"Inox" is, as you said, a term for "stainless" and is in fact a fairly generically tossed-about word.  Personally, I consider "Inox" to be the type of trigger word where I have to start digging to get any actual information.  However, Korin does list the Togiharu Inox as being AUS-8, so that's a starting point.


According to BDL, another AUS-8 series of knives is the Fujiwara FKM line.  Those knives are well known and extensively reviewed and discussed.  The general viewpoint is that the steel in the Fujiwara FKM knives is not as hard as VG-10 knives, but is tougher and less likely to chip than VG-10.  Quite a few chefs like the FKM series knives for their toughness.


You mentioned the triple combination set from Korin of the (210 mm) Gyuto, (270 mm) Sujihiki and (150 mm) Petty set.  If for price alone, I would suggest you might want to glance at the comparable Fujiwara FKM knives at Chef Knives To Go.  The Korin price for the Togiharu set is $345, while the cumulative CKTG prices for the comparable individual Fujiwara FKM knives is $210.  


With the Fujiwara FKM's you also have the option of changing any of the choices at CKTG (after all,with the Fujiwara FKM knives you are looking at buying open stock anyway).  Instead of getting just a 210 mm gyuto, you could buy a 240 mm or 270 mm gyuto. Especially with a gyuto, you should consider a 240 mm or 270 mm blade length.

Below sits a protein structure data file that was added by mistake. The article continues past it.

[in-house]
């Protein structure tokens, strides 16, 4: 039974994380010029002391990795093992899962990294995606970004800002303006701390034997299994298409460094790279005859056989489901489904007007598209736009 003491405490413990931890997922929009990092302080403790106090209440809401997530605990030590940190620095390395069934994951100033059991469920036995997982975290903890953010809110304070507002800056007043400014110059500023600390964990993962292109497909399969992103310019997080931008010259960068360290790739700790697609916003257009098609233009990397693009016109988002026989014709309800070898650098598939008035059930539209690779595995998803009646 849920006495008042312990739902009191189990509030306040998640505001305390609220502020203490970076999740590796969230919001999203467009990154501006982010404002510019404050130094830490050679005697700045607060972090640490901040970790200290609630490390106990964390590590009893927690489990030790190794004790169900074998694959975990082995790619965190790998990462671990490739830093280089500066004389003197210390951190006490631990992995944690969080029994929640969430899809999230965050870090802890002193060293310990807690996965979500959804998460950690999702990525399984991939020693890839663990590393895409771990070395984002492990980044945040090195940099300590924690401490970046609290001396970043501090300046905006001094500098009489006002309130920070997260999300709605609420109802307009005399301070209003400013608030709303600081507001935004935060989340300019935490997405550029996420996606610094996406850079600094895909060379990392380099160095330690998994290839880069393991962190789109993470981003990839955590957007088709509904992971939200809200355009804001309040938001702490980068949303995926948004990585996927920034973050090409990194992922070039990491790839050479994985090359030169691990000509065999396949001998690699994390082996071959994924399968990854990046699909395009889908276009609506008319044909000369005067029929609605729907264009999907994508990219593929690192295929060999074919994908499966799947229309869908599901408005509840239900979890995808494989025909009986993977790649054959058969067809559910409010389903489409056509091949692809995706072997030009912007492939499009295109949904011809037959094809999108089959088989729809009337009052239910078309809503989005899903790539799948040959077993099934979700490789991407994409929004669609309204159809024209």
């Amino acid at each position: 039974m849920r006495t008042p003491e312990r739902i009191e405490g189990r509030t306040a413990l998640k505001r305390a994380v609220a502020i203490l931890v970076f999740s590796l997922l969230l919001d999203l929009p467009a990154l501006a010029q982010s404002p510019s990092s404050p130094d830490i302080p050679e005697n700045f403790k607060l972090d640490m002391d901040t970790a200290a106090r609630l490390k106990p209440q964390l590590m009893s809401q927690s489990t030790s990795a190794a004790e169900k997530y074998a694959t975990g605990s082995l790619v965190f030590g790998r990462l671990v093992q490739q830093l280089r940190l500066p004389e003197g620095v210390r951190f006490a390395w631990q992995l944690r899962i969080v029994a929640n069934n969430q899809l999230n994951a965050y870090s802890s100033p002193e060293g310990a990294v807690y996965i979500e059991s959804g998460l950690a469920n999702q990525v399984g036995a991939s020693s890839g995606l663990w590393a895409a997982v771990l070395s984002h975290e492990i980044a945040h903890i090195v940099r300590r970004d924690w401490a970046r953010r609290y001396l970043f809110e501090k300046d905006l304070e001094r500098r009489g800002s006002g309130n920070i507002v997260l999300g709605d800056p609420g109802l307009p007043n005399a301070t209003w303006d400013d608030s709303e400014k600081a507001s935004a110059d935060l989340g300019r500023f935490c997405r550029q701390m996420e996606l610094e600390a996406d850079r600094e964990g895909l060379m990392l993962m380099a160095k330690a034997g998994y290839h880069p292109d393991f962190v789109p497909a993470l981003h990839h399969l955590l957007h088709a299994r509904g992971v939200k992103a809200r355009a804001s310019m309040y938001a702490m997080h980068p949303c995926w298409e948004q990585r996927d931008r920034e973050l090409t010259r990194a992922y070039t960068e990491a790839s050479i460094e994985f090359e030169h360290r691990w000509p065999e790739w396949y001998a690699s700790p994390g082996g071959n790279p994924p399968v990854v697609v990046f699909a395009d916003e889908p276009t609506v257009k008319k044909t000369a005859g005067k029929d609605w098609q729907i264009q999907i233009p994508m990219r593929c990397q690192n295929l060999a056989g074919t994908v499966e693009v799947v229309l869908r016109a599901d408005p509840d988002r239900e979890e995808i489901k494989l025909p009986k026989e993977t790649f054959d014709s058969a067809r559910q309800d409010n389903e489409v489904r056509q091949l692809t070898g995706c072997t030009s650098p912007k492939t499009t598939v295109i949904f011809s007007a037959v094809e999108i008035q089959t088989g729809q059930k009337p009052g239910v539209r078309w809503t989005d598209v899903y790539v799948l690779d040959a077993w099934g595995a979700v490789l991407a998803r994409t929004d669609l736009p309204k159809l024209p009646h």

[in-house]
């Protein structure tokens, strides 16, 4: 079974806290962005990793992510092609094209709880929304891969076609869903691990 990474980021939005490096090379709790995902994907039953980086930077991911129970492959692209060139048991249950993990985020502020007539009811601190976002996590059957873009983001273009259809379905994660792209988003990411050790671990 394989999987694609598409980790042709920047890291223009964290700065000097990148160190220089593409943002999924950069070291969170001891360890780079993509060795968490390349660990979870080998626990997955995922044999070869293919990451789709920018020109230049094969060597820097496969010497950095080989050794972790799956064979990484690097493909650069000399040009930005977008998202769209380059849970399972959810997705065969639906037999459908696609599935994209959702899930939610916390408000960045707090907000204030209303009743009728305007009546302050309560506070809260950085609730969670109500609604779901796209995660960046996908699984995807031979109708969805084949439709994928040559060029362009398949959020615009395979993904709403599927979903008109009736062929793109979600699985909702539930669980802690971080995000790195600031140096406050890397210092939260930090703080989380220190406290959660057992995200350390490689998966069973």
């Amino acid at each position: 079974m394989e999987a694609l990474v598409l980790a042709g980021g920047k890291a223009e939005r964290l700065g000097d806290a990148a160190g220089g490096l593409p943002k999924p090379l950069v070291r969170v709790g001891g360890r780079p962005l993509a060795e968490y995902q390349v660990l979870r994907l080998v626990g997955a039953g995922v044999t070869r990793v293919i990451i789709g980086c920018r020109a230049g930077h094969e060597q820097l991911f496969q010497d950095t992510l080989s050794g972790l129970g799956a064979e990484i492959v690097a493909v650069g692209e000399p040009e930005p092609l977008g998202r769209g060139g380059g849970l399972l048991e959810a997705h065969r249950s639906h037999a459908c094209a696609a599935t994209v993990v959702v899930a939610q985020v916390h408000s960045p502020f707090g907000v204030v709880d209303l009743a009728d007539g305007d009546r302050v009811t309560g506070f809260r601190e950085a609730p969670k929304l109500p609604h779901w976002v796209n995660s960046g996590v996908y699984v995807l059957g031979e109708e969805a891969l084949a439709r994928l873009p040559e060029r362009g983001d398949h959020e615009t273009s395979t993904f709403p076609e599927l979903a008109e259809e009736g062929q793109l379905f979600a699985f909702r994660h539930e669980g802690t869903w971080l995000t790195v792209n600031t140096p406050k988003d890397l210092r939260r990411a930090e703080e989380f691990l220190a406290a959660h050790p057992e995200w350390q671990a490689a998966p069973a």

Dillbert is right about concern for "situations".  More expensive knives do have a sad propensity to "walk away".


AUS-8 is not a particularly reactive steel.  You should not have too much problem with something like onions.


Sharpening will pretty much be the same as with any Japanese quality stainless steel knife.  Read the posts and threads on ChefTalk.  Specifically, invest in a 12 inch Idahone honing rod ($30).  The Beston 500-Bester 1200-Suehiro Rika 5000 set from CKTG ($140) is well known and a good starting point.


Hope that helps



Galley Swiller

post #4 of 8
Thread Starter 
That very helpful! Thanks to both of you! I totally get the concern for the length. But those are actually exactly what I need as far as that goes. I considered suisin knives of comparable size but I'm gonna pay $50+ per knife more. AUS8 is ideal I think. I considered AUS 10 but I think since I'll be usin each one for a specific purpose and only the petty will actually be with me during service. I slightly softer blade is better. (I could be wrong)

As far as them walking off. I do not think that is a concern in my workplace. We are not a huge restaurant/caterer and if something walked off. We'd easily be able to figure out who it was.

Any more feedback for me guys?
post #5 of 8
Thread Starter 
One final question, what exactly is the "initial western sharpening" and should I get it? (In reference to
post #6 of 8
I've been told in Japan knives are sold unsharpened. The customer or the end reseller is expected to deal with it.
For export the Japanese makers will put an edge on their blades. That's all you may say about it, there is an edge. Generally made by the youngest apprentice within a few seconds on a wheel. After that some buffering for burr removal and that's it.
Korin offers a decent waterstone sharpening for free. Have it. It a good starting point for your own sharpening.
Edited by Benuser - 11/15/13 at 6:51am
post #7 of 8
Thread Starter 
post #8 of 8
You're most welcome!